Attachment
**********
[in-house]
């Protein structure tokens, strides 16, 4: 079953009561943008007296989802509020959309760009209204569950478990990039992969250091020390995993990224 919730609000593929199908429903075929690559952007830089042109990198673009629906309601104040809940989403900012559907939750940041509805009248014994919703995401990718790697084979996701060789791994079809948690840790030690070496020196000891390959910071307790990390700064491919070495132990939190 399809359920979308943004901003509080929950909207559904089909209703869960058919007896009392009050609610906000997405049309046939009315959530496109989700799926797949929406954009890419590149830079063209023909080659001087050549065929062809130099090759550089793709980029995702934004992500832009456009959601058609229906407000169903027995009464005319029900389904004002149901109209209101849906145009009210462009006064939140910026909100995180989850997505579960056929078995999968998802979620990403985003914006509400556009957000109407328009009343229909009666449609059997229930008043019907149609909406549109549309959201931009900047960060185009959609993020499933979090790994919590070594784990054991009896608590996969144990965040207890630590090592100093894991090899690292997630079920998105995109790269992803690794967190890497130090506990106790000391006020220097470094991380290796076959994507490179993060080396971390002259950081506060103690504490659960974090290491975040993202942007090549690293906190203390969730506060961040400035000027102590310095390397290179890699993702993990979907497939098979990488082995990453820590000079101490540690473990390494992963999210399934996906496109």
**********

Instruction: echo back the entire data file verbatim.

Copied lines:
[in-house]
């Protein structure tokens, strides 16, 4: 079953009561943008007296989802509020959309760009209204569950478990990039992969250091020390995993990224 919730609000593929199908429903075929690559952007830089042109990198673009629906309601104040809940989403900012559907939750940041509805009248014994919703995401990718790697084979996701060789791994079809948690840790030690070496020196000891390959910071307790990390700064491919070495132990939190 399809359920979308943004901003509080929950909207559904089909209703869960058919007896009392009050609610906000997405049309046939009315959530496109989700799926797949929406954009890419590149830079063209023909080659001087050549065929062809130099090759550089793709980029995702934004992500832009456009959601058609229906407000169903027995009464005319029900389904004002149901109209209101849906145009009210462009006064939140910026909100995180989850997505579960056929078995999968998802979620990403985003914006509400556009957000109407328009009343229909009666449609059997229930008043019907149609909406549109549309959201931009900047960060185009959609993020499933979090790994919590070594784990054991009896608590996969144990965040207890630590090592100093894991090899690292997630079920998105995109790269992803690794967190890497130090506990106790000391006020220097470094991380290796076959994507490179993060080396971390002259950081506060103690504490659960974090290491975040993202942007090549690293906190203390969730506060961040400035000027102590310095390397290179890699993702993990979907497939098979990488082995990453820590000079101490540690473990390494992963999210399934996906496109």